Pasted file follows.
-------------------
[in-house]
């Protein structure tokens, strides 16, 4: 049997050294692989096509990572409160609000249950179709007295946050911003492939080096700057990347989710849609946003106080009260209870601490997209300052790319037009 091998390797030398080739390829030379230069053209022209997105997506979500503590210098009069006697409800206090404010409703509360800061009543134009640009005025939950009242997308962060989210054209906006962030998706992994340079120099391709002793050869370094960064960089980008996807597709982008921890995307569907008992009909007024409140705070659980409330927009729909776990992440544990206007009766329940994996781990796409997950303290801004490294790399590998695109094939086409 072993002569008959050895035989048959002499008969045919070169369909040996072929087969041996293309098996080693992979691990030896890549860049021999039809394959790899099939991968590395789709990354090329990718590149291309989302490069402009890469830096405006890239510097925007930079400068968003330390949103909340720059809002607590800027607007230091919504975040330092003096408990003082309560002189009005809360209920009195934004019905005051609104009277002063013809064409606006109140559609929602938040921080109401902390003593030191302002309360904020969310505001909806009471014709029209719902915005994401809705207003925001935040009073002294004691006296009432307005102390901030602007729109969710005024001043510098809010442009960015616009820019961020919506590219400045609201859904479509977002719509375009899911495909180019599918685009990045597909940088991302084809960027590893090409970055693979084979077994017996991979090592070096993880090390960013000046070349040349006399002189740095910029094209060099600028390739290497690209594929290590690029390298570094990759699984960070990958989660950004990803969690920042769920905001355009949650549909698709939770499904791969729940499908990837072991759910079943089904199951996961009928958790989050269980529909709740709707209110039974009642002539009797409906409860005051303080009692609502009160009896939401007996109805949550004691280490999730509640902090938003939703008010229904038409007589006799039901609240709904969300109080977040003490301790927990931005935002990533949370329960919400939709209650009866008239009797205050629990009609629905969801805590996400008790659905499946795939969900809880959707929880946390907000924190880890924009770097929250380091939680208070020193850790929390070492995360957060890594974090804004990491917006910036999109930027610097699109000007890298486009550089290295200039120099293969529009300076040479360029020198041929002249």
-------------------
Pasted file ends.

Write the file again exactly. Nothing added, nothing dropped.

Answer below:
[in-house]
């Protein structure tokens, strides 16, 4: 049997050294692989096509990572409160609000249950179709007295946050911003492939080096700057990347989710849609946003106080009260209870601490997209300052790319037009 091998390797030398080739390829030379230069053209022209997105997506979500503590210098009069006697409800206090404010409703509360800061009543134009640009005025939950009242997308962060989210054209906006962030998706992994340079120099391709002793050869370094960064960089980008996807597709982008921890995307569907008992009909007024409140705070659980409330927009729909776990992440544990206007009766329940994996781990796409997950303290801004490294790399590998695109094939086409 072993002569008959050895035989048959002499008969045919070169369909040996072929087969041996293309098996080693992979691990030896890549860049021999039809394959790899099939991968590395789709990354090329990718590149291309989302490069402009890469830096405006890239510097925007930079400068968003330390949103909340720059809002607590800027607007230091919504975040330092003096408990003082309560002189009005809360209920009195934004019905005051609104009277002063013809064409606006109140559609929602938040921080109401902390003593030191302002309360904020969310505001909806009471014709029209719902915005994401809705207003925001935040009073002294004691006296009432307005102390901030602007729109969710005024001043510098809010442009960015616009820019961020919506590219400045609201859904479509977002719509375009899911495909180019599918685009990045597909940088991302084809960027590893090409970055693979084979077994017996991979090592070096993880090390960013000046070349040349006399002189740095910029094209060099600028390739290497690209594929290590690029390298570094990759699984960070990958989660950004990803969690920042769920905001355009949650549909698709939770499904791969729940499908990837072991759910079943089904199951996961009928958790989050269980529909709740709707209110039974009642002539009797409906409860005051303080009692609502009160009896939401007996109805949550004691280490999730509640902090938003939703008010229904038409007589006799039901609240709904969300109080977040003490301790927990931005935002990533949370329960919400939709209650009866008239009797205050629990009609629905969801805590996400008790659905499946795939969900809880959707929880946390907000924190880890924009770097929250380091939680208070020193850790929390070492995360957060890594974090804004990491917006910036999109930027610097699109000007890298486009550089290295200039120099293969529009300076040479360029020198041929002249």